Times: After the 1996 ruling Clear Channel went from 43 stations nationwide to more than 1,200. Locally, they own eight stations.
Benjamin: One of the positive things about this most recent ruling (June 2) is that it has really thrust the issue into the public consciousness. It's made ownership of the media into a political issue, which it should be.
A lot of mainstream networks did not want to cover this issue at all until they saw there was a groundswell of grass-roots opposition to what the FCC was proposing. If we have unequal distribution of the media we're never going to live in a true democracy. If you're a millionaire you're going to have your voice amplified by many more stations, many more frequencies.
That was particularly evident with this war that we just had. Fairness and Accuracy In Reporting did a study (about war coverage). There was no interviews with academics, NGOs (non-governmental organizations) or people who were at all doubtful about it. All the people who were interviewed were either former or current generals or bigwigs in the military. They all had a pretty right-wing, hawkish agenda. I think it was something like out of 700 interviews they found that less than 2 percent were at all critical of the war. (Actually, of 1,617 on-camera interviews observed during three weeks, 64 percent of subjects were categorized as "pro-war.")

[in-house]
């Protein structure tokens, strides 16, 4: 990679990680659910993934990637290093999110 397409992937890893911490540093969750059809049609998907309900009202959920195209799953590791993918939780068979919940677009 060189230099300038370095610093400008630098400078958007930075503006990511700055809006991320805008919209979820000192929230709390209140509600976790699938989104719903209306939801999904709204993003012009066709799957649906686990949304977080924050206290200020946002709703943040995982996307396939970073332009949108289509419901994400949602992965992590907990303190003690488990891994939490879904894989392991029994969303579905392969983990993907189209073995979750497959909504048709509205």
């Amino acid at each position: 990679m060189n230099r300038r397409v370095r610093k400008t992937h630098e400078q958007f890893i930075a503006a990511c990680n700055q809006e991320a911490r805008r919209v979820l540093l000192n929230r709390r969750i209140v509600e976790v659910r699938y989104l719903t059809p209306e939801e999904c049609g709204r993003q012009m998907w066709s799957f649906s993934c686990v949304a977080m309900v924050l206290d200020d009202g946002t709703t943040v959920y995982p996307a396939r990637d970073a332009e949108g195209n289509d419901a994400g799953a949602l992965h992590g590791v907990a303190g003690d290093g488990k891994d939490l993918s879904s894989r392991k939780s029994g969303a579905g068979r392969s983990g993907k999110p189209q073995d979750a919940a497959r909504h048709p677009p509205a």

Times: Were you nervous broadcasting? You'd been informed what the penalties were.
Benjamin: It was more a reckless collision course with destiny at that point. We were seeing how far we could take it.
Times: Why didn't they just shut you down?
Benjamin: The FCC was a little overwhelmed, with a thousand radio stations across the country. What are they going to be able to accomplish with limited manpower? The truth is in the summer of 1997, the National Association of Broadcasters had a meeting with the FCC in Las Vegas. The NAB was paying good money to have this captive audience and all these pirate stations were getting on there for free, stealing listenership. They asked the FCC to start enforcing the law.
Times: What happened when they raided you?
Benjamin: My girlfriend and I were in bed, about five minutes before the alarm clock goes off. We heard rustling in the bushes. They surrounded the house. They started banging. They brought out the U.S. marshals and the local police, so they had about a dozen people there.
Times: They had guns?
Benjamin: Yeah, they had guns. They were drawn, but they weren't pointed at me. I was just in my pajamas and they realized I was just a long-haired kid. They kept us handcuffed on the front porch for a good couple of hours. Went to jail. Got out that afternoon. My girlfriend was substitute teaching at the time. They let her go so she could go teach. She was a shambles. I got out of jail about the time she got out of school. The gist of that was that because of the raids, the FCC started to question the amount of access that everyday people have to the airwaves. They opened up this petition for rule-making.
Times: But even though the rules were relaxed to allow for low-power broadcasts you still have the decision on June 2 that is going to further consolidate ownership of the media.